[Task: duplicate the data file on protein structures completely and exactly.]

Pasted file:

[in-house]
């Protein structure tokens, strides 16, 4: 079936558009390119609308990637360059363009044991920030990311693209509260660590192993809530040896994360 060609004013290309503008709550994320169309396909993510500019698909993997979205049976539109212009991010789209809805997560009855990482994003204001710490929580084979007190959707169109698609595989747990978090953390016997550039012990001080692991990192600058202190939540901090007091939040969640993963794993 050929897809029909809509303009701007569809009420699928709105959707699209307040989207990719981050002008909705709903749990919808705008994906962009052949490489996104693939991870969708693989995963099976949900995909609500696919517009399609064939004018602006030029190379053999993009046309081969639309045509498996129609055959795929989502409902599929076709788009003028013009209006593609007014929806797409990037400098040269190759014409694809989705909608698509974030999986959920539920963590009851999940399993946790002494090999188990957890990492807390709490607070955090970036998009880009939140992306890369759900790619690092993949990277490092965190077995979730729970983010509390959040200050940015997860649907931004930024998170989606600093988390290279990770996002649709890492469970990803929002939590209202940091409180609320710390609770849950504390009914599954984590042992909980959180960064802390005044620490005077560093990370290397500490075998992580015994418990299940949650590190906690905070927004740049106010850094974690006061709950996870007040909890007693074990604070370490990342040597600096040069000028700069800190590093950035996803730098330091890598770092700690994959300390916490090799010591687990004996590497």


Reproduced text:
[in-house]
């Protein structure tokens, strides 16, 4: 079936558009390119609308990637360059363009044991920030990311693209509260660590192993809530040896994360 060609004013290309503008709550994320169309396909993510500019698909993997979205049976539109212009991010789209809805997560009855990482994003204001710490929580084979007190959707169109698609595989747990978090953390016997550039012990001080692991990192600058202190939540901090007091939040969640993963794993 050929897809029909809509303009701007569809009420699928709105959707699209307040989207990719981050002008909705709903749990919808705008994906962009052949490489996104693939991870969708693989995963099976949900995909609500696919517009399609064939004018602006030029190379053999993009046309081969639309045509498996129609055959795929989502409902599929076709788009003028013009209006593609007014929806797409990037400098040269190759014409694809989705909608698509974030999986959920539920963590009851999940399993946790002494090999188990957890990492807390709490607070955090970036998009880009939140992306890369759900790619690092993949990277490092965190077995979730729970983010509390959040200050940015997860649907931004930024998170989606600093988390290279990770996002649709890492469970990803929002939590209202940091409180609320710390609770849950504390009914599954984590042992909980959180960064802390005044620490005077560093990370290397500490075998992580015994418990299940949650590190906690905070927004740049106010850094974690006061709950996870007040909890007693074990604070370490990342040597600096040069000028700069800190590093950035996803730098330091890598770092700690994959300390916490090799010591687990004996590497």